An unhelpful helpline

By referring the worried well to GPs and A&E, NHS Direct makes unnecessary work for already overstretched doctors.

Dr Liz Frayn

Topics Politics

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Recently in A&E I saw a young vetinary nurse who had been looking after a sick dog overnight. The vet she was working with had mentioned that the dog might have rabies, and the nurse was worried that she might have caught it. What should she do?

Sensibly, rather than rushing straight into hospital she phoned NHS Direct, the government help-line for health problems. But predictably they told her to rush straight to A&E. Had she spoken to her mum or perhaps an elderly relative, she might have been told: ‘Rabies? Sounds a bit unlikely to me dear. It’s not been seen in Britain for years….’ Instead she came to A&E, where, after a two-hour wait, she saw me – who said exactly that. She then phoned the vet, who said the dog had a rare muscle disorder, not rabies. She left feeling very embarrassed, apologising for having wasted my time.

Research published in the British Medical Journal in October 2004 raised doubts about the NHS Direct service (1). Patients phoning a GP surgery for advice were randomly selected to speak to either a practice nurse or to NHS Direct. NHS Direct staff were significantly more likely to refer patients to see a doctor. Also, the treatment of patients who went through the practice nurse route was cheaper, both in terms of time and money. This echoes previous studies, which show that NHS Direct has a very high rate of referring patients to visit their GP or A&E. One study, using trained actors pretending to be patients, showed that NHS direct referred 82 per cent of callers to a hospital or a GP (2).

My experience is that NHS Direct is used mainly by the worried well, people who know that they don’t really need to see a doctor but who want a bit of reassurance. Unfortunately, this is the one thing NHS Direct is not equipped to offer. To justify its existence, it has to put safety first. No one will pull the service up for sending people to hospital unnecessarily – but if it misses a serious diagnosis, there will be big trouble.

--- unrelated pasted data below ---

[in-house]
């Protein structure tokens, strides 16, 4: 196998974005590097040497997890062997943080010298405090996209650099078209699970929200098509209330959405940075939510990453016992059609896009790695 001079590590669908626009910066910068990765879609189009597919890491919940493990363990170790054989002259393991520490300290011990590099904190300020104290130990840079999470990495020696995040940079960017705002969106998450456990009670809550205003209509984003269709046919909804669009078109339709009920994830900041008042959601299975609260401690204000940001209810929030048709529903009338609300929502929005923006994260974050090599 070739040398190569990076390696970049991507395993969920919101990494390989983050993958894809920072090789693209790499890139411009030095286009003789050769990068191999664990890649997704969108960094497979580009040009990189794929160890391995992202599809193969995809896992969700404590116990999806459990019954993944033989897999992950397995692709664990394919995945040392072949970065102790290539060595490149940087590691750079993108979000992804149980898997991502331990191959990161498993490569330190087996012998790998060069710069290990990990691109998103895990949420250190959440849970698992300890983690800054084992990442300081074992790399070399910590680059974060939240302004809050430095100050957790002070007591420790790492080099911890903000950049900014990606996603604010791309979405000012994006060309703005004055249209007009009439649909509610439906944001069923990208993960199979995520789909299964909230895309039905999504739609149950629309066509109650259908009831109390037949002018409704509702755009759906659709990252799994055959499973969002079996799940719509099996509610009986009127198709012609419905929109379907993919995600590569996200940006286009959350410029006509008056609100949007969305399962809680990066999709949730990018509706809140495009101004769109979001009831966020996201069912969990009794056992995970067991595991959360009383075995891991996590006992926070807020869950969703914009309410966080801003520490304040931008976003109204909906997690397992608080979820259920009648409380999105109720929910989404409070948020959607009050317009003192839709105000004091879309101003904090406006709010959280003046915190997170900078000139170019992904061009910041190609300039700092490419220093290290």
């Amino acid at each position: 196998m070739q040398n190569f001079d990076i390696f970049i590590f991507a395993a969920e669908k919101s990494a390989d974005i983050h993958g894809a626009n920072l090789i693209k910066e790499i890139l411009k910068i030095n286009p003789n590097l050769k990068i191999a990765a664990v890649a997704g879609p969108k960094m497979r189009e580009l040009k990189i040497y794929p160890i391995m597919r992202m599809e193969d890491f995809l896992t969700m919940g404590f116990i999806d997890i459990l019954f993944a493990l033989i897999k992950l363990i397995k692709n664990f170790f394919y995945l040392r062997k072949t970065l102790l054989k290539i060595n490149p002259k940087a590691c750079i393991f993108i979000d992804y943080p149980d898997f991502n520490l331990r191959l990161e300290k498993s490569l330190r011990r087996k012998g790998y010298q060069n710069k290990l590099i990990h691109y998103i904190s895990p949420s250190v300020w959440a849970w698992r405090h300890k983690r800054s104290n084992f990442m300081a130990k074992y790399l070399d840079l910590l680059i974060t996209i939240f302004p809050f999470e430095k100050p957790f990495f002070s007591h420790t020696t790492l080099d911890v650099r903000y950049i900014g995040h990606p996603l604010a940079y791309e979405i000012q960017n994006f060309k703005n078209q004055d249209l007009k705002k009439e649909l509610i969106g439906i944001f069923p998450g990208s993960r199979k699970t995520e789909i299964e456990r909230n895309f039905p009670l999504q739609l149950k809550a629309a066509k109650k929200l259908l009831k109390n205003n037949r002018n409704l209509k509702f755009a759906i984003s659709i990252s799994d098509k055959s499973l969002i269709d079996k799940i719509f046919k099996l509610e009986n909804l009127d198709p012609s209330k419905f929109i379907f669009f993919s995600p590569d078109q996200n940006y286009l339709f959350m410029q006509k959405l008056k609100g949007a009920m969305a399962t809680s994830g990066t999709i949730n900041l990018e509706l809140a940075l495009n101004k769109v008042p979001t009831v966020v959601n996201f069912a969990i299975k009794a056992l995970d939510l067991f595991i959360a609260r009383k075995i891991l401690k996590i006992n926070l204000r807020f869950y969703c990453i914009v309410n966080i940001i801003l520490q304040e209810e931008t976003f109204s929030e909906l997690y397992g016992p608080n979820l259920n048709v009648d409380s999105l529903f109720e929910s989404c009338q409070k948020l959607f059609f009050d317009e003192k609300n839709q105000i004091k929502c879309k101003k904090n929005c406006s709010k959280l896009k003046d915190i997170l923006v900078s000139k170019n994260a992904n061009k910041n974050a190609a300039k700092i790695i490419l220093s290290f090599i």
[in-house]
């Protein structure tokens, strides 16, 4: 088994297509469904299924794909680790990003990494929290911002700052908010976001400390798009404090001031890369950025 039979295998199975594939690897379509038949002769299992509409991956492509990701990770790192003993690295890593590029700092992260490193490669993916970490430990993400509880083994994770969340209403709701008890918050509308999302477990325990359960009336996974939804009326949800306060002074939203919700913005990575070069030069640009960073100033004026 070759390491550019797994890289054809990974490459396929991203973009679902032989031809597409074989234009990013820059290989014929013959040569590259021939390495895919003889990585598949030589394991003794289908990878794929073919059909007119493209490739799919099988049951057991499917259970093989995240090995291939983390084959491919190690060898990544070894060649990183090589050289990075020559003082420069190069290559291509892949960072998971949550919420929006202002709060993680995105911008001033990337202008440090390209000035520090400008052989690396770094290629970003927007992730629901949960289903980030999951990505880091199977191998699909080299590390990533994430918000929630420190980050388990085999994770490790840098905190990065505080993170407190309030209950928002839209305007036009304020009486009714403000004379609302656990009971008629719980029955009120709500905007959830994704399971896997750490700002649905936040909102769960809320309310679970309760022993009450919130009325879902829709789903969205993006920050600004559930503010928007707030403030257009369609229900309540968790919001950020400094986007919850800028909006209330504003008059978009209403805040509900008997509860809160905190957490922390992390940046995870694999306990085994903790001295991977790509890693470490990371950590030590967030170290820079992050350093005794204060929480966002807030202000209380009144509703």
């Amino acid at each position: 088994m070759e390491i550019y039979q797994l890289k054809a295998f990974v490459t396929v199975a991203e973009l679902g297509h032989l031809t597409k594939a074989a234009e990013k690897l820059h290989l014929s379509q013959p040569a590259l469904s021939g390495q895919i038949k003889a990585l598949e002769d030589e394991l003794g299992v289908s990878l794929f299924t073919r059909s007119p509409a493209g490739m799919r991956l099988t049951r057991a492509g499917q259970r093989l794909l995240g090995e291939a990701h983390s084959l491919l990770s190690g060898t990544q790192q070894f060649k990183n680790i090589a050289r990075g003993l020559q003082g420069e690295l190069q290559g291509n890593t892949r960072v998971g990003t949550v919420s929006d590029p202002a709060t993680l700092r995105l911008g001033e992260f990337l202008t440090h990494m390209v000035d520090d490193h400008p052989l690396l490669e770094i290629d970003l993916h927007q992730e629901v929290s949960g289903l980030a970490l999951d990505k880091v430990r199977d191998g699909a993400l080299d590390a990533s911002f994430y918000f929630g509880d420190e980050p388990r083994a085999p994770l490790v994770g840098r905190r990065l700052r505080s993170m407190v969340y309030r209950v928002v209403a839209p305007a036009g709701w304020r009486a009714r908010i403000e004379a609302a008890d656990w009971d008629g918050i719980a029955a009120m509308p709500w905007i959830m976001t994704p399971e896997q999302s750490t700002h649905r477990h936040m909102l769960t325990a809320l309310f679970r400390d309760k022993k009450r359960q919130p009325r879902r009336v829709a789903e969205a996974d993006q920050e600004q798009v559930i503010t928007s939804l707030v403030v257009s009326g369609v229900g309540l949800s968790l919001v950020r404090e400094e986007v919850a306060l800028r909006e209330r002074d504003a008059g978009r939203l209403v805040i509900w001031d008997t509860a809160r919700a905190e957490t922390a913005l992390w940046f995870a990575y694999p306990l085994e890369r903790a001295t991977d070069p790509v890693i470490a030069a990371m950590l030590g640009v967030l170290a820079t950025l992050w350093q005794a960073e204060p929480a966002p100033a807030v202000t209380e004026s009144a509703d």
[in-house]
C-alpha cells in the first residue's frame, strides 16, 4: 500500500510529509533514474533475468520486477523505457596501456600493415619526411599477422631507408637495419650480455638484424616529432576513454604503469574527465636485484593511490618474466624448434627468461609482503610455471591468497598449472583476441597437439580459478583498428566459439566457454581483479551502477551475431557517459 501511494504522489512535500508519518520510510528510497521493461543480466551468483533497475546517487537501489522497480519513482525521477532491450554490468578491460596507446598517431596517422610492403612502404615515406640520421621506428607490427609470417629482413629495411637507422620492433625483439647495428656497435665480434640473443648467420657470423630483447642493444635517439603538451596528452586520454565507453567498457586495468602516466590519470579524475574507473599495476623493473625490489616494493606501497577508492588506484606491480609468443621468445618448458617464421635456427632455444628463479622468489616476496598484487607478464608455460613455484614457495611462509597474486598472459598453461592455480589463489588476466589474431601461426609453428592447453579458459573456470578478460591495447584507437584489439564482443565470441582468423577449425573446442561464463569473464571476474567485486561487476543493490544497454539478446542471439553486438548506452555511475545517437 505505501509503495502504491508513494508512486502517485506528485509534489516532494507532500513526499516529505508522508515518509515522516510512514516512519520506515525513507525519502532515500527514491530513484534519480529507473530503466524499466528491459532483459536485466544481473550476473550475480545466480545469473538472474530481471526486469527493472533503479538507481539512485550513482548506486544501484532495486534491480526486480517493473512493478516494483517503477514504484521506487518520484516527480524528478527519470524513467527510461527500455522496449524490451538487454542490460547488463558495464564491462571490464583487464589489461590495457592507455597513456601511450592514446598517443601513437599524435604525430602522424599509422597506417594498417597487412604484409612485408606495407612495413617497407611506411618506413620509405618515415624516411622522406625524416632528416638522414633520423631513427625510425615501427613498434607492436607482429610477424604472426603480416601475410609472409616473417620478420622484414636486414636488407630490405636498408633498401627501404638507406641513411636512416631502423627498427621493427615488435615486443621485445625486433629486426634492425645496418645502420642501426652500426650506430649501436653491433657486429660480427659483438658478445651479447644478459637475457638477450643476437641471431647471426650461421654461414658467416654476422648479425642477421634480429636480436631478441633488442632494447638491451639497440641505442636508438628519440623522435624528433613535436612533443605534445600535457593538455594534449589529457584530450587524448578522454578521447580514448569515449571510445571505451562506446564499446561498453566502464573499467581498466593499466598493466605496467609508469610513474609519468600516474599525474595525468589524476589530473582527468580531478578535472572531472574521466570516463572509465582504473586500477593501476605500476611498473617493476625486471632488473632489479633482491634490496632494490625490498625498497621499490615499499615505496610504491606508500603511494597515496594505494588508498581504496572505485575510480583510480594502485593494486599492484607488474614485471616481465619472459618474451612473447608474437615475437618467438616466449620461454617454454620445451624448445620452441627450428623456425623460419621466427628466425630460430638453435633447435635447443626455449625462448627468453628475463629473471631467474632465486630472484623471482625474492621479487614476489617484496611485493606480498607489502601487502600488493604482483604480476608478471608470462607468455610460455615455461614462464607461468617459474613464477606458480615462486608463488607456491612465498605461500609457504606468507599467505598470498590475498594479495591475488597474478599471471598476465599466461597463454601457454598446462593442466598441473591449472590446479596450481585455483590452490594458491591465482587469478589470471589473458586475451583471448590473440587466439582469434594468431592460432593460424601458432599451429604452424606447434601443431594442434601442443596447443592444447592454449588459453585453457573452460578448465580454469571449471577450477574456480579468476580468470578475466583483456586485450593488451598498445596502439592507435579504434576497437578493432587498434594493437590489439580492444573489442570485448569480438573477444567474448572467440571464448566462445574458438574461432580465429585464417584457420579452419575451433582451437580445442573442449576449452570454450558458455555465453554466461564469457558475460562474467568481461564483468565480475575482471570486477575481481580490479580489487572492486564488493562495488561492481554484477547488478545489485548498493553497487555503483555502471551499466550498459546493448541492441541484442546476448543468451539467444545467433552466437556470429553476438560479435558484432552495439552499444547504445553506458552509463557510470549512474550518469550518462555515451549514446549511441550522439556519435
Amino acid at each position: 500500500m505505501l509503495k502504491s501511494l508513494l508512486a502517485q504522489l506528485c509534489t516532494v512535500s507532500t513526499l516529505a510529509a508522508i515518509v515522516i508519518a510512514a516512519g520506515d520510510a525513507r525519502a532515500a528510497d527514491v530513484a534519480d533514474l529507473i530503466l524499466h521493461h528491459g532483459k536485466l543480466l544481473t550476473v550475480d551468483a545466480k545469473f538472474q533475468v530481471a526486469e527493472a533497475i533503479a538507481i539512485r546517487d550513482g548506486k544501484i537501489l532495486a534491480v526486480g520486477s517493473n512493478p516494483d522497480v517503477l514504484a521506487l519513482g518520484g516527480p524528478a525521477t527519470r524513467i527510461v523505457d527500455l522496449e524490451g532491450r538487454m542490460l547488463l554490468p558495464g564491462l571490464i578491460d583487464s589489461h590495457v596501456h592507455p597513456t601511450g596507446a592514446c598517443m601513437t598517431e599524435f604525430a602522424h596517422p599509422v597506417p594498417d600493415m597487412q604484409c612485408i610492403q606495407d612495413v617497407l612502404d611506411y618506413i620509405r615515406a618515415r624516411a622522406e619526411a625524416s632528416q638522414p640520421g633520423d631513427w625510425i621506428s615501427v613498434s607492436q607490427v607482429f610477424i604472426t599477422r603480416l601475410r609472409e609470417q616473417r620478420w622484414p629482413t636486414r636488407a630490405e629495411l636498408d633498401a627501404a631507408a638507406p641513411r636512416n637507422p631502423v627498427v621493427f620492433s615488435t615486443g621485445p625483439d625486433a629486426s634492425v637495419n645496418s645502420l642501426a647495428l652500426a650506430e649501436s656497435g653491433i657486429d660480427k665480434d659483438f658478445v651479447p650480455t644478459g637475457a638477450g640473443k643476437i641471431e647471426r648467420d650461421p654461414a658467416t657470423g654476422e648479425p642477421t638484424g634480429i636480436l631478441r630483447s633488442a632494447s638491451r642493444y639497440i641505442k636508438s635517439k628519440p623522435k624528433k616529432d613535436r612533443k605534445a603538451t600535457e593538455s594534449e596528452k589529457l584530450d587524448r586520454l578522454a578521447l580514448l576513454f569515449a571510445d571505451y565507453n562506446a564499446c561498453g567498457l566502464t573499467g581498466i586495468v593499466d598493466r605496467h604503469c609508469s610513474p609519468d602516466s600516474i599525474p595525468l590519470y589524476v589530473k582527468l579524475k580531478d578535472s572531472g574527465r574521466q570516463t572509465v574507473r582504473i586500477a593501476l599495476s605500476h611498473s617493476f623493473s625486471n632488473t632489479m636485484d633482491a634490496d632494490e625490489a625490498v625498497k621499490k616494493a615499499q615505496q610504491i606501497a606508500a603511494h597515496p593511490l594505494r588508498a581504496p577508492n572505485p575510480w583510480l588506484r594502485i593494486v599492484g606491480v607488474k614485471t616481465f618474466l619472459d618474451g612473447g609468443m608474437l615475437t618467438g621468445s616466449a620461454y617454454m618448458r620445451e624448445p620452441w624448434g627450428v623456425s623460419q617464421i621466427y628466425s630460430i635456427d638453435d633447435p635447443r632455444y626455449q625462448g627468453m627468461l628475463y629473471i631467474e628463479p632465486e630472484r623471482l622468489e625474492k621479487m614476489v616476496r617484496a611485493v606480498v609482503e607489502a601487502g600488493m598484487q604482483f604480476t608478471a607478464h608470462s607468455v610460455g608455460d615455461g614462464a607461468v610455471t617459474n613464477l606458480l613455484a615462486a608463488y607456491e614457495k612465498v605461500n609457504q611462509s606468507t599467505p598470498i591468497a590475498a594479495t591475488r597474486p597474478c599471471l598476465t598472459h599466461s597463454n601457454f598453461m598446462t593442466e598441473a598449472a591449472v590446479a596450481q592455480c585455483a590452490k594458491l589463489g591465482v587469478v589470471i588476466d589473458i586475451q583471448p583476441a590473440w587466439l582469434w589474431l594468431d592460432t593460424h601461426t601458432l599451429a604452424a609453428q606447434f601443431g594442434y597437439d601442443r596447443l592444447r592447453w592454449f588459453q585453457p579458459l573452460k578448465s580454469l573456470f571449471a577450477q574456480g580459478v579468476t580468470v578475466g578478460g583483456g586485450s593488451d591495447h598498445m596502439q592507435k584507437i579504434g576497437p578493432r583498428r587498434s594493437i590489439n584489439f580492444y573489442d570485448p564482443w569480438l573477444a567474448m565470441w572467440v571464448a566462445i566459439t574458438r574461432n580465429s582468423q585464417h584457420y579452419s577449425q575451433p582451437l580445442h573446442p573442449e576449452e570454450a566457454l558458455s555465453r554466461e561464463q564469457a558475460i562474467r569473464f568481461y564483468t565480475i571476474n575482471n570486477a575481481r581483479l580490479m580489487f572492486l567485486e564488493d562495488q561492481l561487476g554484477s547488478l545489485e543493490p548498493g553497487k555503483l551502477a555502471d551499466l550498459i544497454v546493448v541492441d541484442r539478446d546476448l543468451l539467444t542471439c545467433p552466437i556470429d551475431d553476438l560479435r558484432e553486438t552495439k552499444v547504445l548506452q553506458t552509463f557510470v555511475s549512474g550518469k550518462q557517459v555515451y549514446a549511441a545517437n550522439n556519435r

For example, I have seen several young patients with chest pains who were referred to A&E by NHS Direct. They don’t have a terrible, crushing pain, or else they would have gone straight to hospital. Because it’s simply a niggling pain about which they are worried, they phone NHS Direct for reassurance. Then they are put through the computer question system and, surprise surprise, it is impossible to rule out a heart attack or pulmonary embolus over the phone – so they end up being sent to hospital.

The problem is that any system that is designed never to miss anything serious will inevitably pick up lots of ‘false positives’. As one commentator put it: ‘Consistently to err on the side of safety might seem logical, but the effect of doing so is to fill a health system with people who do not need to be there.’ (3) We already have over-long queues at A&E – why not spend money on treating patients who are ill enough to turn up by their own volition rather than attempting to generate more business?

My grandmother was referred to A&E in the middle of the night when she phoned NHS Direct about her painful leg. ‘It could be a DVT – lie very still in bed, we’ll phone you an ambulance’, she was told. Gran was sure her final hour had come. But the ambulance crew who arrived to pick her up shook their heads in disbelief; sure enough, after a six-hour wait in her local casualty she was diagnosed with a sprained calf muscle and sent home with some painkillers.

The government is proud of NHS Direct, which is used by half a million people a year and has high levels of patient satisfaction. But if someone is sympathetic and polite, of course patients will feel satisfied. This doesn’t mean they are receiving appropriate treatment. It is frustrating that in a health system strapped for cash, where there are constant delays in the treatment of patients with serious illnesses, ‘patient satisfaction’ should be enough to secure further funding for an expensive service – especially when the evidence suggests that the service generates more work, not less.

‘NHS Direct is helping people take more responsibility for their own health and empowering them to become proactive partners in their own healthcare’, said health minister Gisela Stuart as she opened the online section of NHS Direct in March 2000. I think the opposite is true. NHS Direct is part of a culture that increases people’s awareness and anxiety about their health, and induces a sense of vulnerability.

The phrase ‘I just wanted to get it checked out’ is heard more commonly than ever in A&E. Sometimes one seems to spend a whole shift reassuring people about minor ailments, rather than looking after those with acute illnesses or injuries. Where in the past people would have sought sensible opinions from friends or neighbours, or, God forbid, taken an aspirin and gone to bed, today we are encouraged to phone a stranger for advice.

Dr Liz Frayn is a surgical trainee in southwest England.

(1) ‘NHS Direct versus general practice based triage for same day appointments in primary care’, Richards et al, BMJ 2004;329:774

(2) ‘An observational study comparing quality of care in walk-in centres with general practice and NHS Direct using standardised patients’, Grant et al, BMJ 2002;324:1556

(3) ‘Editorial: NHS Direct audited’, S George, BMJ 2002;324:558

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Topics Politics


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